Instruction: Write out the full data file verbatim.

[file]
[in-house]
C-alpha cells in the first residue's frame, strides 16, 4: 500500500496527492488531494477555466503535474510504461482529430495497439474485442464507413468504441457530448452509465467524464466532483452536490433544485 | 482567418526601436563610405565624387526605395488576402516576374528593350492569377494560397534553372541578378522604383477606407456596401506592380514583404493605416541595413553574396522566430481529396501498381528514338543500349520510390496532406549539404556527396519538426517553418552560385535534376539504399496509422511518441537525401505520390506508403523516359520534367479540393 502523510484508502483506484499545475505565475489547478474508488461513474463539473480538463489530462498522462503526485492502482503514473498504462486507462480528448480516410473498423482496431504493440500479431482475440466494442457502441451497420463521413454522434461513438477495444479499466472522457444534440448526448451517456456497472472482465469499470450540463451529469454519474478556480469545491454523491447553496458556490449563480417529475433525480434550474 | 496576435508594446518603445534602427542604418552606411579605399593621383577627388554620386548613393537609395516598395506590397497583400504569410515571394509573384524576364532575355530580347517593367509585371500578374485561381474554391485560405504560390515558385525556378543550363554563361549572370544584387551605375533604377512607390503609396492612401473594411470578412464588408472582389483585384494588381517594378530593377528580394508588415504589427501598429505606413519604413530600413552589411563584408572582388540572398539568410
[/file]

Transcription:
[in-house]
C-alpha cells in the first residue's frame, strides 16, 4: 500500500496527492488531494477555466503535474510504461482529430495497439474485442464507413468504441457530448452509465467524464466532483452536490433544485 | 482567418526601436563610405565624387526605395488576402516576374528593350492569377494560397534553372541578378522604383477606407456596401506592380514583404493605416541595413553574396522566430481529396501498381528514338543500349520510390496532406549539404556527396519538426517553418552560385535534376539504399496509422511518441537525401505520390506508403523516359520534367479540393 502523510484508502483506484499545475505565475489547478474508488461513474463539473480538463489530462498522462503526485492502482503514473498504462486507462480528448480516410473498423482496431504493440500479431482475440466494442457502441451497420463521413454522434461513438477495444479499466472522457444534440448526448451517456456497472472482465469499470450540463451529469454519474478556480469545491454523491447553496458556490449563480417529475433525480434550474 | 496576435508594446518603445534602427542604418552606411579605399593621383577627388554620386548613393537609395516598395506590397497583400504569410515571394509573384524576364532575355530580347517593367509585371500578374485561381474554391485560405504560390515558385525556378543550363554563361549572370544584387551605375533604377512607390503609396492612401473594411470578412464588408472582389483585384494588381517594378530593377528580394508588415504589427501598429505606413519604413530600413552589411563584408572582388540572398539568410